1) Why should our lobbyist be audited?
2) How do I tell if my lobbyist has access and influence?
3) What are some examples of audited activities?
4) What about negative publicity?
5) Who are you?
6) Can I get a referral to a quality lobbying firm?

Q: Why should our lobbyist be audited?

A: Many lobbyists do not properly work bills, and that may create a liability. Many lobbyists believe that the bill will take a certain course, and it is not uncommon for them to wait around (while collecting your payments), while other lobbying interests do the work.

That means they are often

  • not working committee Members
  • not meeting with staff
  • not writing letters
  • not working with committee consultants
  • not focusing on your issue
  • creating liabilities for you through errors and ommissions

Advocacy Audits provide you with insider feedback to determine if your lobbyist is doing what they say they are doing, as well as suggestions on how they could improve their representation of you as a client.

Politics is confusing for a lot of people, which is why they hire lobbyists to maneuver through the process. But the inside joke among lobbyists is they make a lot of money for doing very little, because they know you cannot watch over them in Sacramento.

Much like the little man behind the green curtain, some lobbyists rely upon people’s willingenss to believe the fantastic, the ability to mislead a client by claiming to work some hocus pocus strategy, and then feign success after actually doing very little on something that was likely to happen anyway.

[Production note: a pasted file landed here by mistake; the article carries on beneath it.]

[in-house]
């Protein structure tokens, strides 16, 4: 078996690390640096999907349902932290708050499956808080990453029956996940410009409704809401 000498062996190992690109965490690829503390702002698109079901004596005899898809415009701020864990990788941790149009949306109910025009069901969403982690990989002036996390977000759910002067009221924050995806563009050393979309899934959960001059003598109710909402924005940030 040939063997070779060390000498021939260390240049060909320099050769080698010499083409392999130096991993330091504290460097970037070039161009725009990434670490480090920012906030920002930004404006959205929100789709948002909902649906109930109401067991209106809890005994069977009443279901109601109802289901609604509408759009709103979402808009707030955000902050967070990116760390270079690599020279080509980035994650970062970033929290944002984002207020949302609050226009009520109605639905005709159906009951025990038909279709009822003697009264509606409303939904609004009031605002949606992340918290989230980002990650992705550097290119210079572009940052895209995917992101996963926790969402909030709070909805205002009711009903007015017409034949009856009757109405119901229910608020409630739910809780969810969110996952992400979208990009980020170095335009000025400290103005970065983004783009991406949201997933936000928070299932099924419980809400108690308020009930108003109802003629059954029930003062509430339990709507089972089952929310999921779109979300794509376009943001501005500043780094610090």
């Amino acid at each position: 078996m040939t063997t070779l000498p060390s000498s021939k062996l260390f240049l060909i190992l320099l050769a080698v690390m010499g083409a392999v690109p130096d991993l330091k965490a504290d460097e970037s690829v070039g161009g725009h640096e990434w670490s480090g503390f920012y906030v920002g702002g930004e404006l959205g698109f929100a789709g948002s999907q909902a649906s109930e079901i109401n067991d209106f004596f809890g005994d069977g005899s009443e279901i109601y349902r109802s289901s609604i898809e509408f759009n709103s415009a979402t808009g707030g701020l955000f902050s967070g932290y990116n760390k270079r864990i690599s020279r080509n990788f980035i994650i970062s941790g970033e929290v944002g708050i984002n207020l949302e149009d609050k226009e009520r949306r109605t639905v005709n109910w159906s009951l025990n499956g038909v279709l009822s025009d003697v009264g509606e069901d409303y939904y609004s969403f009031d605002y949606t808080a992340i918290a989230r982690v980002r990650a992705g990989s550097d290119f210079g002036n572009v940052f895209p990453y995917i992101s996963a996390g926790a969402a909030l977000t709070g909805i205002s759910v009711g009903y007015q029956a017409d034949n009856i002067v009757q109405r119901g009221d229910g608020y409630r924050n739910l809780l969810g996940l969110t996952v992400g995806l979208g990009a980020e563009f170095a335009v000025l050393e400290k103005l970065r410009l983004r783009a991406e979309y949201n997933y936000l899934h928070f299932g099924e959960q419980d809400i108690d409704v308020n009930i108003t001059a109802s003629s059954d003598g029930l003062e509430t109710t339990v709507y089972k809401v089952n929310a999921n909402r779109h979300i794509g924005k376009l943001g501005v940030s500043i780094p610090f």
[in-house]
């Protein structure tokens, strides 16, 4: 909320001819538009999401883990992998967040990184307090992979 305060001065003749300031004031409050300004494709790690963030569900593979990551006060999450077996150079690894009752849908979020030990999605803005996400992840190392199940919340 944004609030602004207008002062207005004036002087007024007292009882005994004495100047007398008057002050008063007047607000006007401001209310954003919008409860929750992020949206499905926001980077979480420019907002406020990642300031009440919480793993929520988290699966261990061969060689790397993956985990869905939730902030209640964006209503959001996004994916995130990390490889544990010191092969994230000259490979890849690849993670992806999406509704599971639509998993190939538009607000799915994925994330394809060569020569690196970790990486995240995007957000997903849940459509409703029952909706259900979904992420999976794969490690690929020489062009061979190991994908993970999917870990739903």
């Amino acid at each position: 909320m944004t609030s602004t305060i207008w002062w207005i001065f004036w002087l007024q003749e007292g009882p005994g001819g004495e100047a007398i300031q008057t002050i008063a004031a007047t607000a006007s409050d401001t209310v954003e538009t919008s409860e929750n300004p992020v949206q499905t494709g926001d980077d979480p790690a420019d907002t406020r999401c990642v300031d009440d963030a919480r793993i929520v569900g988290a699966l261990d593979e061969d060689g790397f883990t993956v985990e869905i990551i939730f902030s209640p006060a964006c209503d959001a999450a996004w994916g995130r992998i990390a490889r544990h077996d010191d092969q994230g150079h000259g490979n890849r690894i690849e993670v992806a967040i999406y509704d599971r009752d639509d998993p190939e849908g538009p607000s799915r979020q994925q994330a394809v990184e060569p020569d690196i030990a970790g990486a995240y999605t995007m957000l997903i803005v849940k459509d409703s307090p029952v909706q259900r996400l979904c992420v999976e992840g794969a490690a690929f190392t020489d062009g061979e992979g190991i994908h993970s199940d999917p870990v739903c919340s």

Are you willing to gamble the success of your business on the mere belief of a lazy smoozer?

Q: How do I tell if my lobbyist has access and influence?

A: Resumes are not always accurate, and all lobbyists claim to have access and influence.

Many lobbyists, even after years of being one, still cannot efficiently maneuver through the legislative process. Advocacy audits assesses their access and level of influence over lawmakers from an insider’s vantage point.

Q: What are some examples of audited activities?

A: Examples of expected activities for lobbyists include meetings with lawmakers and staff to explain the legislation and influence votes, working with committee consultants to explain the client’s position and have input over the committee analysis, working with other interest groups to align positions, submitting information to lawmakers and committees in the form of position papers, letters, and supporting documentation, and an assessment of which persuasive speech they use or don’t use to express their client’s interests.

Q: What about negative publicity?

A: The emphasis here is secrecy. Advocacy Audits adheres to the strictest of confidentiality terms and clients are similarly prohibited from sharing Advocacy Audits work product with any subordinate or third party entity.

In this volatile economy, it can be particularly damaging to any company if outsiders were to find out that the governmental affairs representation has been substandard. It would be no less damaging to Advocacy Audits if our access points and methods of operations were compromised.

Our success relies upon our ability to observe and report without the lobbyist(s) knowing what was going on.

Q: Who are you?

A: Our identities, as well as personal and telephonic interactions with clients, are withheld to protect against security breaches which would compromise our ability to interact with, observe, and audit lobbyists.

For this reason, client communications are restricted to email and written correspondence via US mail.

Q: Can I get a referral to a quality lobbying firm?

A: Not from us. To maintain our ability to remain objective, we treat all lobbying firms equally and provide no referrals.